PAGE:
HAVE YOU SEEN THIS VIDEO? I'm not sure where it came from. It's not posted from the official X Vevo if there is such a thing, but it has to be somewhat official. I normally hate in-the-studio videos, but this one is great. Pete's favorite part is when John gets caught with a cigarette in his mouth when his vocal cue sneaks up on him. It's quite cute. As someone in a band who does 100% home recordings, I've always been grateful that I don't have to sit around a studio for hours on end, but X makes it look almost fun. 


I have more to say about X, but (spoiler), they'll be back and I gotta save some stories for that post. I do love X so very, very much. I think if they had a deeper "acceptable" catalog, they'd be my third or fourth favorite, all time. Los Angeles and Wild Gift are both perfect albums and I dig Under the Big Black Sun ok, but like so many other bands of their generation, they kind of crapped out, not knowing where to go once their scene died. It's hilarious and bitterly ironic that such amazing underground songwriters are best known by the mainstream by their cover of "Wild Thing" that appeared in Major League.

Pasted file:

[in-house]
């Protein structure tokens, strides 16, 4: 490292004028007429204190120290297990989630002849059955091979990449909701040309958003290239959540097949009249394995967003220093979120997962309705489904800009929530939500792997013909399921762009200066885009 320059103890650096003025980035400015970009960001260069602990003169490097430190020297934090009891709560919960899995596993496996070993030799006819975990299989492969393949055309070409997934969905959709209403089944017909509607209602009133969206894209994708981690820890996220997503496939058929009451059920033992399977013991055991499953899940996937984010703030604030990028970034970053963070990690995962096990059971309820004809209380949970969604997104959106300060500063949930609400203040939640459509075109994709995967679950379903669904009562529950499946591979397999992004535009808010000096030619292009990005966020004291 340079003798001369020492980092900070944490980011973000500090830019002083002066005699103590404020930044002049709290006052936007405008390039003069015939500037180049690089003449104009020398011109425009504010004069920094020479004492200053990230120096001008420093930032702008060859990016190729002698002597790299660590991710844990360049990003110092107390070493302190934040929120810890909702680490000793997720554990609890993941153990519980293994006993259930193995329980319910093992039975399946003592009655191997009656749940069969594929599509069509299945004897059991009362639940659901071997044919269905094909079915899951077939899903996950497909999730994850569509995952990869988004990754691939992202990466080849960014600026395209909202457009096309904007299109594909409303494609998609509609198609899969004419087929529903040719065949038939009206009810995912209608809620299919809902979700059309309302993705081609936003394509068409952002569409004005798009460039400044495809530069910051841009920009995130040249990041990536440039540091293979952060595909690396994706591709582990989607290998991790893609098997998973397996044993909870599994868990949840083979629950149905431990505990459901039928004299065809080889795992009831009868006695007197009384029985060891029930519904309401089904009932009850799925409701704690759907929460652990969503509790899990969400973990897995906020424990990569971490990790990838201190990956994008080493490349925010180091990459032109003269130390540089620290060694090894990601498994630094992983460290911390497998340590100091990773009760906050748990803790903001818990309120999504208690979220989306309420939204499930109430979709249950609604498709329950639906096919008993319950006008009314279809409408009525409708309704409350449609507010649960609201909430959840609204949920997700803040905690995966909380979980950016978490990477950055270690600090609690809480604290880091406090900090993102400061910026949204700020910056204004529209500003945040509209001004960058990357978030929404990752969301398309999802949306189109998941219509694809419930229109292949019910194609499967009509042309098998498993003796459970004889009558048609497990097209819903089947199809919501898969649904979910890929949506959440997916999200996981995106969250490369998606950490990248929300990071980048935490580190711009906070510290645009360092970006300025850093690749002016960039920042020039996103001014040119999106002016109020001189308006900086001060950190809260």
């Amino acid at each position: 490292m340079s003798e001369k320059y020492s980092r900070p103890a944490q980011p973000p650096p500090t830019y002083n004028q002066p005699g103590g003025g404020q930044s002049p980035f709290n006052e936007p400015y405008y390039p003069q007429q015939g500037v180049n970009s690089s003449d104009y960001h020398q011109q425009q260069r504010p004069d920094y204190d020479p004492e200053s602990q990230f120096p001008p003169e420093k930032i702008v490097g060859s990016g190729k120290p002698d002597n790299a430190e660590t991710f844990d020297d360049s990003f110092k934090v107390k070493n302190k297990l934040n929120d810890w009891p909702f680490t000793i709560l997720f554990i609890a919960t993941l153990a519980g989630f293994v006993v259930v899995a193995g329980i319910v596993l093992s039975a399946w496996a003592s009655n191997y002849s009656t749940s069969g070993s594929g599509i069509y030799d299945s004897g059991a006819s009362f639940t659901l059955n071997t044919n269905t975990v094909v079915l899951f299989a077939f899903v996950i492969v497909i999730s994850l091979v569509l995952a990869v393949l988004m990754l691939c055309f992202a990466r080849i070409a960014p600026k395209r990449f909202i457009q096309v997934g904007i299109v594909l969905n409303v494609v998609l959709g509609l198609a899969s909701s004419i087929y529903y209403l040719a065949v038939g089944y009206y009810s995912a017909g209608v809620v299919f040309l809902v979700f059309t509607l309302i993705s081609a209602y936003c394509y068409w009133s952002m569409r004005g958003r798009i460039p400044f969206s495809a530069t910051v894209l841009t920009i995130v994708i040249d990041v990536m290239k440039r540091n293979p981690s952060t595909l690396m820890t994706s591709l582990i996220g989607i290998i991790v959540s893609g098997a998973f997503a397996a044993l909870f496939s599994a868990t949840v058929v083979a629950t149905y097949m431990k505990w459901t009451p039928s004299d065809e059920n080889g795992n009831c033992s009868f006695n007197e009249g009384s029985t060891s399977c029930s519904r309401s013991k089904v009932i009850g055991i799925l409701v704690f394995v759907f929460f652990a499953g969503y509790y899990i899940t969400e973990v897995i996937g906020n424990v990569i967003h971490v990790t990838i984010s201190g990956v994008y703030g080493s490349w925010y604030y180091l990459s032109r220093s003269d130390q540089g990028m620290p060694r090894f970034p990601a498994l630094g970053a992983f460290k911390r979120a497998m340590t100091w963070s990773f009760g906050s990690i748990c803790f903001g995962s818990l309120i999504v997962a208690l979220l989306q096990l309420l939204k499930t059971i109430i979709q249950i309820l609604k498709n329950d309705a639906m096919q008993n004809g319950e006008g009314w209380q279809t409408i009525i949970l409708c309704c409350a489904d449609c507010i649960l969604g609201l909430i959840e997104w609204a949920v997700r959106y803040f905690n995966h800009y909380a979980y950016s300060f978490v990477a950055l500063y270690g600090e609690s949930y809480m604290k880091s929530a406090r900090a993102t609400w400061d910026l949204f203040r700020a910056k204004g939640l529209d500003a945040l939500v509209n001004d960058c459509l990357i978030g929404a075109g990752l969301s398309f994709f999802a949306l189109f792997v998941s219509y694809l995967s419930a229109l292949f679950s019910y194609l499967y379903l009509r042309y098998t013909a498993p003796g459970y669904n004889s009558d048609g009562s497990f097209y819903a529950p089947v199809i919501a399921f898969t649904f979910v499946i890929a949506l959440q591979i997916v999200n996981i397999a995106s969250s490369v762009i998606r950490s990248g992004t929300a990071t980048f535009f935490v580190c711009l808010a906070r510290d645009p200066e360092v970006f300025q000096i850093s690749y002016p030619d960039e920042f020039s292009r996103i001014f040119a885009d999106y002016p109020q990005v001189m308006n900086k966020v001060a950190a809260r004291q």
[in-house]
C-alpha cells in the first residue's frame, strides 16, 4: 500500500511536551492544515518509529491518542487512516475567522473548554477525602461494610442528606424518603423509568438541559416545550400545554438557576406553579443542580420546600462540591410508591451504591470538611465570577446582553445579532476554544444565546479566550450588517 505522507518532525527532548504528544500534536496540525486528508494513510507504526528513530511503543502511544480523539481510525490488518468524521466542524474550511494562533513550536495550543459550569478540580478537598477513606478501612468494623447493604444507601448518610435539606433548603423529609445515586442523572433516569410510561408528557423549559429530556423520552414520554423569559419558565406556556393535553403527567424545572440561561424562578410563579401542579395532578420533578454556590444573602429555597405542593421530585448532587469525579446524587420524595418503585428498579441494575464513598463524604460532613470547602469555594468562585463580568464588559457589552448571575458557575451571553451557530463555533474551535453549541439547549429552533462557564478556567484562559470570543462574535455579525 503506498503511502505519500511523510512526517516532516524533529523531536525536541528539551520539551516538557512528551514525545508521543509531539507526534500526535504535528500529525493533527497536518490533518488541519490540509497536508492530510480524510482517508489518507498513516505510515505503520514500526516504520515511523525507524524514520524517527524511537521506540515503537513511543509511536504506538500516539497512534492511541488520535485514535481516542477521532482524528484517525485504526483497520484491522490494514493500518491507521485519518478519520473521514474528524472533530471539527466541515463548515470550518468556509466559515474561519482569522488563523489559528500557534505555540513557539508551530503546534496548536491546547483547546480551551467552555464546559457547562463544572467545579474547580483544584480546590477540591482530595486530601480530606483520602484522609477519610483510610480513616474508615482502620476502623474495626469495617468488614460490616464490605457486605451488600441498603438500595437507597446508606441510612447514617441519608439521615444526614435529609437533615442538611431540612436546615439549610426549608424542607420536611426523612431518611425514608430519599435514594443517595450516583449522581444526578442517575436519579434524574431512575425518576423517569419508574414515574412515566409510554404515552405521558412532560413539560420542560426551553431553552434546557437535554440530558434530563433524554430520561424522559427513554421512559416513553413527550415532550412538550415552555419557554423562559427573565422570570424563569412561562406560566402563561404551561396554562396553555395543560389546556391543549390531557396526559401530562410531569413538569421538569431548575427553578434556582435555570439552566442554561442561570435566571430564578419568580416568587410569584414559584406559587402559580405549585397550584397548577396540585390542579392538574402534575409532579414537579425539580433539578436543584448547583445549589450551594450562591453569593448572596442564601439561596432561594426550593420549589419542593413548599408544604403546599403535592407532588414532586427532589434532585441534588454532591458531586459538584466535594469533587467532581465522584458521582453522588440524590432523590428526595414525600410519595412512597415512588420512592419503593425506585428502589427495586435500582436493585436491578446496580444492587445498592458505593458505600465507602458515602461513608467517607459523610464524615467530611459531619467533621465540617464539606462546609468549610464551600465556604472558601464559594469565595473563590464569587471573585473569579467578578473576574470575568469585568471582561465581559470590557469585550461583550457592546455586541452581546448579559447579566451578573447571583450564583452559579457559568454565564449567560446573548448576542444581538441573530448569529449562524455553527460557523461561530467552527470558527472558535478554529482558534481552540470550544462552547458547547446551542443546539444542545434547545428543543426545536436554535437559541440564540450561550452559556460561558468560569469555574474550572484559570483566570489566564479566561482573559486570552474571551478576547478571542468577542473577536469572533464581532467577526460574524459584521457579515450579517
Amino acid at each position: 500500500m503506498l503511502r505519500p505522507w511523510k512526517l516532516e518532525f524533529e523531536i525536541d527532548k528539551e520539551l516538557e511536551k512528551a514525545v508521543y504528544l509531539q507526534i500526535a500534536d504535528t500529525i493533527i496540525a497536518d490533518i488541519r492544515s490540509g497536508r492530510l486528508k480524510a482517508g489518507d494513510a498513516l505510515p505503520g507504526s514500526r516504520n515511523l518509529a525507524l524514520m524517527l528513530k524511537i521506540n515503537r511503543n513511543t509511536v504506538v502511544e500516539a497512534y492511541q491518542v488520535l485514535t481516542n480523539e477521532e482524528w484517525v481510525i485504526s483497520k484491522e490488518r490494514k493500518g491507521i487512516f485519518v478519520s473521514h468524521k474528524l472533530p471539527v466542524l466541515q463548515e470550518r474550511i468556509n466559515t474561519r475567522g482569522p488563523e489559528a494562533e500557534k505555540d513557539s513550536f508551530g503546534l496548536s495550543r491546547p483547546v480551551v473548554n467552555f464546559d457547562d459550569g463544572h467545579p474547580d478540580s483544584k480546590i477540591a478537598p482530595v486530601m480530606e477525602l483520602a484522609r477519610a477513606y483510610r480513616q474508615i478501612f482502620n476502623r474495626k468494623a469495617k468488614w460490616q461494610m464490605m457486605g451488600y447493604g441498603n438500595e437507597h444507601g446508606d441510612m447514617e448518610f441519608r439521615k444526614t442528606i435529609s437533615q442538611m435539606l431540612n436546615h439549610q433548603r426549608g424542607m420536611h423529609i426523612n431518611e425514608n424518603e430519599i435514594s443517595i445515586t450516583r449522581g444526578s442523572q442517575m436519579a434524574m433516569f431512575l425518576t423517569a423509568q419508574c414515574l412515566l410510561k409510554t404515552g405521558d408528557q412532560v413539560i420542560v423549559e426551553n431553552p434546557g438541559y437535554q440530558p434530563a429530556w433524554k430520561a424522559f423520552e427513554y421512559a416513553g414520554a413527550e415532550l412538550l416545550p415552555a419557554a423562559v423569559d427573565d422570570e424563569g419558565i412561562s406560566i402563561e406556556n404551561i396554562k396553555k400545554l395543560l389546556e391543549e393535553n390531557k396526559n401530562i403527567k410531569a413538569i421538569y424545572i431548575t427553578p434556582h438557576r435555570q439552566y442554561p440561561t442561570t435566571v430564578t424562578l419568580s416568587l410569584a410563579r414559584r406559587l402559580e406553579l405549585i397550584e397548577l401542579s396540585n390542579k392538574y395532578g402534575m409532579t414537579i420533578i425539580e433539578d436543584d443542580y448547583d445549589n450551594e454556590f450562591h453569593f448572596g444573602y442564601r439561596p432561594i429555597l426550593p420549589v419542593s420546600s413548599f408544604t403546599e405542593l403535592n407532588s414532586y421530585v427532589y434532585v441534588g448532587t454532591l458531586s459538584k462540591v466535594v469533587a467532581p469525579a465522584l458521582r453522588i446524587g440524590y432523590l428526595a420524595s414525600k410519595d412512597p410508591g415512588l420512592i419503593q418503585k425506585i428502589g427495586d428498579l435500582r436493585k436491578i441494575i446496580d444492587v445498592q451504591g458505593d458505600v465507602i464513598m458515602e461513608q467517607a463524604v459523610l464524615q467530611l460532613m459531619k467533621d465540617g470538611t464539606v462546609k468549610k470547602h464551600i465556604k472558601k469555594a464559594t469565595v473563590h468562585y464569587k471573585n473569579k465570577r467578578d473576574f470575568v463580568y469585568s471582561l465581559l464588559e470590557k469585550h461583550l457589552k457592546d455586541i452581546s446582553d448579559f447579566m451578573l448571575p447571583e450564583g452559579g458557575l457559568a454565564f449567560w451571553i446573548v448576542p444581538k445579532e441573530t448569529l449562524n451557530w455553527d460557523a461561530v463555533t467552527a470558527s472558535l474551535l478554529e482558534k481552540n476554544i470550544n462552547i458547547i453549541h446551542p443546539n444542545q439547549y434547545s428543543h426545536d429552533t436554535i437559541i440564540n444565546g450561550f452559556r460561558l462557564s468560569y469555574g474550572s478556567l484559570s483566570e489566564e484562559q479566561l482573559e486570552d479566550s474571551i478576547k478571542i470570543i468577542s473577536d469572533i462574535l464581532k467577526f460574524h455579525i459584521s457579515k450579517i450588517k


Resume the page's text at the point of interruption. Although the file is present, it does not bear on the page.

#59, "Bulls on Parade," Rage Against the Machine (1996)

Two days ago on Toto Day, I said I thought it was smooth sailing for at least a little while from here, but I'm feeling a little self-conscious about this one because of something Lilly said to me recently. Apropos of nothing she said she could stand never to hear Rage Against the Machine again. I was hoping we, as a society, had gotten over this.